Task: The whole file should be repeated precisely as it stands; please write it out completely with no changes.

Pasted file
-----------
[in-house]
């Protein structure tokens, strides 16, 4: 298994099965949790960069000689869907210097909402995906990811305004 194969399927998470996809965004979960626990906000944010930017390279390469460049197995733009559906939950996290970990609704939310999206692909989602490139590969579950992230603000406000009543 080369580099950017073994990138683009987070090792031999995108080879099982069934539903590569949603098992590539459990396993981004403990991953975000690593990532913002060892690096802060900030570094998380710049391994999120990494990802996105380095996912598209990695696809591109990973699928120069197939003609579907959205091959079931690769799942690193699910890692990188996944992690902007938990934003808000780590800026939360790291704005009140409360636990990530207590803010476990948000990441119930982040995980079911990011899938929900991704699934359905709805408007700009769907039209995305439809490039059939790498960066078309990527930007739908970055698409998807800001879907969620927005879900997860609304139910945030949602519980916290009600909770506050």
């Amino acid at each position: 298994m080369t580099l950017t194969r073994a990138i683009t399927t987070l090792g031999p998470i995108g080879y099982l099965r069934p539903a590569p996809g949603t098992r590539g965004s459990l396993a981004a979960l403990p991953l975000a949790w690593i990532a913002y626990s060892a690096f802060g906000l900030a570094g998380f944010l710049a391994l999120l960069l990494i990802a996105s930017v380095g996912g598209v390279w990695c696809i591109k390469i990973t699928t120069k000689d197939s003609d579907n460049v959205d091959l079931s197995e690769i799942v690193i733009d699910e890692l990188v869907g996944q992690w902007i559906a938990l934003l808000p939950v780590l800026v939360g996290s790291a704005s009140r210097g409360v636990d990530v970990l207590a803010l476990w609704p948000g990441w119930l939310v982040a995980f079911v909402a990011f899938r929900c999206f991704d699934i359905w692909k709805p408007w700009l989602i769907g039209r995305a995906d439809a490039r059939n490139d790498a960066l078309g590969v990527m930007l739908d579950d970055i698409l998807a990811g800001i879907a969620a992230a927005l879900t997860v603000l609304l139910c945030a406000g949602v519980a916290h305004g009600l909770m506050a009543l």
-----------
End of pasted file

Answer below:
[in-house]
């Protein structure tokens, strides 16, 4: 298994099965949790960069000689869907210097909402995906990811305004 194969399927998470996809965004979960626990906000944010930017390279390469460049197995733009559906939950996290970990609704939310999206692909989602490139590969579950992230603000406000009543 080369580099950017073994990138683009987070090792031999995108080879099982069934539903590569949603098992590539459990396993981004403990991953975000690593990532913002060892690096802060900030570094998380710049391994999120990494990802996105380095996912598209990695696809591109990973699928120069197939003609579907959205091959079931690769799942690193699910890692990188996944992690902007938990934003808000780590800026939360790291704005009140409360636990990530207590803010476990948000990441119930982040995980079911990011899938929900991704699934359905709805408007700009769907039209995305439809490039059939790498960066078309990527930007739908970055698409998807800001879907969620927005879900997860609304139910945030949602519980916290009600909770506050």
């Amino acid at each position: 298994m080369t580099l950017t194969r073994a990138i683009t399927t987070l090792g031999p998470i995108g080879y099982l099965r069934p539903a590569p996809g949603t098992r590539g965004s459990l396993a981004a979960l403990p991953l975000a949790w690593i990532a913002y626990s060892a690096f802060g906000l900030a570094g998380f944010l710049a391994l999120l960069l990494i990802a996105s930017v380095g996912g598209v390279w990695c696809i591109k390469i990973t699928t120069k000689d197939s003609d579907n460049v959205d091959l079931s197995e690769i799942v690193i733009d699910e890692l990188v869907g996944q992690w902007i559906a938990l934003l808000p939950v780590l800026v939360g996290s790291a704005s009140r210097g409360v636990d990530v970990l207590a803010l476990w609704p948000g990441w119930l939310v982040a995980f079911v909402a990011f899938r929900c999206f991704d699934i359905w692909k709805p408007w700009l989602i769907g039209r995305a995906d439809a490039r059939n490139d790498a960066l078309g590969v990527m930007l739908d579950d970055i698409l998807a990811g800001i879907a969620a992230a927005l879900t997860v603000l609304l139910c945030a406000g949602v519980a916290h305004g009600l909770m506050a009543l």